How To Let Your Toddler Help You Clean
Like I mentioned in a previous post (visit here), spring has definitely sprung in San Diego. Here in southern California, we’re only twelve short days into the spring season and already, we’ve hit our highs of 90’s and lows of 70’s, leaving us just shy of a typical summer day. With spring being the current season and with flowers and allergies-a-bloomin’, (does this remind anyone else of Meryl Streep in the Devil Wears Prada, “Florals, for spring. How ground-breaking,”? No? Just me? Moving on, then.) We’re not only more likely to spend our time outside basking in the long forgotten sun, but we’re more apt to make room for the things in our lives that we can’t otherwise fit.
There’s a reason that it’s called “spring cleaning” and not “winter wash” or “fall hose down”, and it’s because with spring comes a sense of renewal. As the bulbs break free from their soil in the ground, so do our souls yearn to break free of the clutter in our lives. If nothing else, spring-cleaning is the perfect excuse to gut that corner closet that you’ve been too afraid to open for a year, or to go through your toddler’s toys and decide what they can and cannot live without. Of course, if you’re anything like me, then your toddler has a penchant for making sure they’re present whenever toys that they haven’t seen in awhile make an appearance, making cleaning with a toddler nearly impossible. If this is you, then read on for tips and tricks for cleaning with your preschooler.
- Create A Toddler-Sized Cleaning Kit: If your toddler follows you around while you’re trying to get your cleaning done, then give them something to do. No I’m not suggesting sending your three-year-old off with a bottle of Ajax and a metal scrubber, (I’m not that cruel) but consider putting together a caddy full of chemical free scrubs and sprays for your child to help “clean” with. Fill a spray bottle with water and a couple drops of essential oil, set it to the mist setting, and let your child spray what they’d like to clean. Include in your kit a couple of rags and let your child scrub out any stains that they may want to help you get rid of. Additionally, a small dust pan and handheld sweeper will get your child interested in sweeping, while a bottle filled with water and a small dash of dish soap (just enough to get the bubbles going) and a sponge, can help get your kids interested in scrubbing at your kitchen.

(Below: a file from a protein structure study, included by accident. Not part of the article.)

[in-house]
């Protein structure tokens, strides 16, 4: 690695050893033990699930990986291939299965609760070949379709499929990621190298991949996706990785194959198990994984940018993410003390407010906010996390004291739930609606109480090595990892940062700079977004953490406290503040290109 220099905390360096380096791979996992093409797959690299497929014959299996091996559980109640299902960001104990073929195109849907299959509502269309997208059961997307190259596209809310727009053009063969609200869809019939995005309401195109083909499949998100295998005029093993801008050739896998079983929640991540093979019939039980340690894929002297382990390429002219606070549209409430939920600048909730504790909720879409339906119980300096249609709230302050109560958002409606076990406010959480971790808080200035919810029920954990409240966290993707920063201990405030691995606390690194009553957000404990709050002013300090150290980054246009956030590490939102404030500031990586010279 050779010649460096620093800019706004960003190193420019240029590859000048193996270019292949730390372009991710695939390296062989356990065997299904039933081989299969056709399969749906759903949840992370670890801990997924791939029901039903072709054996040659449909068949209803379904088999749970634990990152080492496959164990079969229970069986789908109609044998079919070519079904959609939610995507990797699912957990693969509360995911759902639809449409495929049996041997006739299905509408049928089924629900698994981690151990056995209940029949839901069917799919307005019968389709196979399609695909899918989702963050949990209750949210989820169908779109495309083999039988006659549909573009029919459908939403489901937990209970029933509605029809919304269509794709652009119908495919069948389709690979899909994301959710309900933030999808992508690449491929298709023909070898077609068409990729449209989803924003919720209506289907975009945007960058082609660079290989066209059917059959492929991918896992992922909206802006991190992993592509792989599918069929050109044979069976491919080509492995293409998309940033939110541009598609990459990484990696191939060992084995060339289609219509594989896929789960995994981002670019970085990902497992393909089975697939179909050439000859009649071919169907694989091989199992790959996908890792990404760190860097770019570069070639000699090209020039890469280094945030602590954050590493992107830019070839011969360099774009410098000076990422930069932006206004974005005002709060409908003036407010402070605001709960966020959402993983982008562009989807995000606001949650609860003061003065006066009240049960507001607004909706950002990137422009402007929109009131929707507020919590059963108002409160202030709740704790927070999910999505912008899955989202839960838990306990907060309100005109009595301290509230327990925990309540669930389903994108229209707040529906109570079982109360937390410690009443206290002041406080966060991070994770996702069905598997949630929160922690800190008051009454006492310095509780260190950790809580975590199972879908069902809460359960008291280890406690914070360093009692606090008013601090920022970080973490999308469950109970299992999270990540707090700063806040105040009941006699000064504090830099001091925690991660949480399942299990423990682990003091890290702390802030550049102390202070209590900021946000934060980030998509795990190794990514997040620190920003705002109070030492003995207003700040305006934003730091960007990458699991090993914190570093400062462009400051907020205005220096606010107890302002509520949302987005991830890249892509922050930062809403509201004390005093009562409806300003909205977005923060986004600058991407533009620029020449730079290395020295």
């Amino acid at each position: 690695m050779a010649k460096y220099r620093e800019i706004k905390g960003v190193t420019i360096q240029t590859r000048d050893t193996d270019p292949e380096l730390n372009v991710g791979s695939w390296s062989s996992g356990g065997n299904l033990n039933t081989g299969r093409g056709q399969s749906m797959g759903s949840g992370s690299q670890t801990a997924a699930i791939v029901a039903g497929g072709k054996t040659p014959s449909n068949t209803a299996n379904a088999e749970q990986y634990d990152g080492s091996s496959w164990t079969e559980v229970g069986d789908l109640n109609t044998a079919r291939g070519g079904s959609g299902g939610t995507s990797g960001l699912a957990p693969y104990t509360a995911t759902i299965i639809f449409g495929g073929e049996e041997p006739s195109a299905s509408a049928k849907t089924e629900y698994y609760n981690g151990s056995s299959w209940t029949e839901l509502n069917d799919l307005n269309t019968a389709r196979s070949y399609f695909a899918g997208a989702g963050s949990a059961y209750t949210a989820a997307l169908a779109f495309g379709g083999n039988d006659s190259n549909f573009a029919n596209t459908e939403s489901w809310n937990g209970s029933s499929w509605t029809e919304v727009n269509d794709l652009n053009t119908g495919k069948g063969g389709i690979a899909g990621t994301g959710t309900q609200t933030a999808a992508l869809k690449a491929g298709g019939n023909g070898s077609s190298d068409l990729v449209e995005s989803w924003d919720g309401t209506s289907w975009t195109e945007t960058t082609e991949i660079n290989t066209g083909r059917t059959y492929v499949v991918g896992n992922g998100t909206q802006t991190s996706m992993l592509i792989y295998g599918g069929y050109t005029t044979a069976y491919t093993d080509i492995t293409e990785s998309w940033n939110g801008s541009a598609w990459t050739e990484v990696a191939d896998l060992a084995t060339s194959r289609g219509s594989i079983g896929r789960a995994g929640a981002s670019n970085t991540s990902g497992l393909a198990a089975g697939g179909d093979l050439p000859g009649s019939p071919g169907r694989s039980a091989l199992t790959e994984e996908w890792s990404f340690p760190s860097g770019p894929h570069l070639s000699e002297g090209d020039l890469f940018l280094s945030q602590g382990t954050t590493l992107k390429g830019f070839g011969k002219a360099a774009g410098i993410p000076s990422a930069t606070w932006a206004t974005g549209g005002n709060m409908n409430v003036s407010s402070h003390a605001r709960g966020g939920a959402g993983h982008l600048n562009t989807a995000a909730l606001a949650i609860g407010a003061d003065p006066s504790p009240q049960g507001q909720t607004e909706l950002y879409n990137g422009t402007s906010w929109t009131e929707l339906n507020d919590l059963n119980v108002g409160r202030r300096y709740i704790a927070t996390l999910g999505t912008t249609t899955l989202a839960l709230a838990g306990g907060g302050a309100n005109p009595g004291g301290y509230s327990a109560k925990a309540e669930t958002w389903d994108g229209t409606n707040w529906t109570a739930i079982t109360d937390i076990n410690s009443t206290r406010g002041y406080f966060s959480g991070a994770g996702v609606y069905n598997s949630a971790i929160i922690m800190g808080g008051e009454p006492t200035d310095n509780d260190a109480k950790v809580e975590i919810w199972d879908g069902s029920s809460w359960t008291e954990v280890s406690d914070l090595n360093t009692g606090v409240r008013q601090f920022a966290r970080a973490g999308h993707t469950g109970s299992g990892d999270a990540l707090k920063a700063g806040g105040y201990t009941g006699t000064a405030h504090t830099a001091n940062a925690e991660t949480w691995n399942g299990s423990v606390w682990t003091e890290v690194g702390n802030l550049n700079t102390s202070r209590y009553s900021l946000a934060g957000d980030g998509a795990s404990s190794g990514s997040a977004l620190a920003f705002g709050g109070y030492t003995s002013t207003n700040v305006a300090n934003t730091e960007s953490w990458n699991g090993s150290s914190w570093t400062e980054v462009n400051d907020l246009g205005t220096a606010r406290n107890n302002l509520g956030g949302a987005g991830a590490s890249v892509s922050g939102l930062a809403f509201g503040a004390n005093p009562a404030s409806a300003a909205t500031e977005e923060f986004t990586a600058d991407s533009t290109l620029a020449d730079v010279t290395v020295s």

- Cut Through Clutter: If you’re like most parents, you’re probably drowning in a small army of toys, and with most toy armies come a very outspoken toddler-leader. Speaking from experience, I’m fully aware of the difficulties surrounding tough decisions in piles of clutter. As my parents recently moved out of my childhood home, I too was faced with the decision of what to toss and what to keep, and let me tell you—if it’s hard as an adult, it’s even harder for a toddler. First of all, divide and conquer. With your child, create a toss pile for the broken toys, a donate pile for the superfluous toys (like all of those happy meal toys), and a keep pile for everything else. Point out to your child where their toys are broken, explaining that they no longer work, and explain to your child that by donating their unused (or repeat) toys they will be making another, less fortunate child happy.
- Get Creative: We’ve all heard—or cringe—sang along to the Barney theme song (you know the one: “clean up, clean up, everybody, everywhere, clean up, clean up, everybody do your share”), and sure it’s annoying, but it gets the job done. Likewise, if you create a song with your child specifically for clean up time, you’ll have a happy, and willing to help, toddler on your hands. Speaking of hands, if you’re feeling particularly DIY that day and have a lone sock hanging around the laundry basket, draw a rabbit face on it, and I give you: the dust (sock) bunny (thank you family fun for this great idea)! Kid friendly in every way, the sock bunny can be added to your toddler’s cleaning kit so that they can help collect dust from the nooks and crannies around your home.
Giving your preschooler an added incentive to help clean is far from a bad thing. It helps teach your child responsibility, while making clean up time seem both fun and entertaining. The younger your child is when they begin cleaning, the more likely this good behavior will be instilled in your toddler the older they get. Just remember, when you find yourself with toddler in tow while trying to spring clean, there’s always a way to keep them from getting underfoot.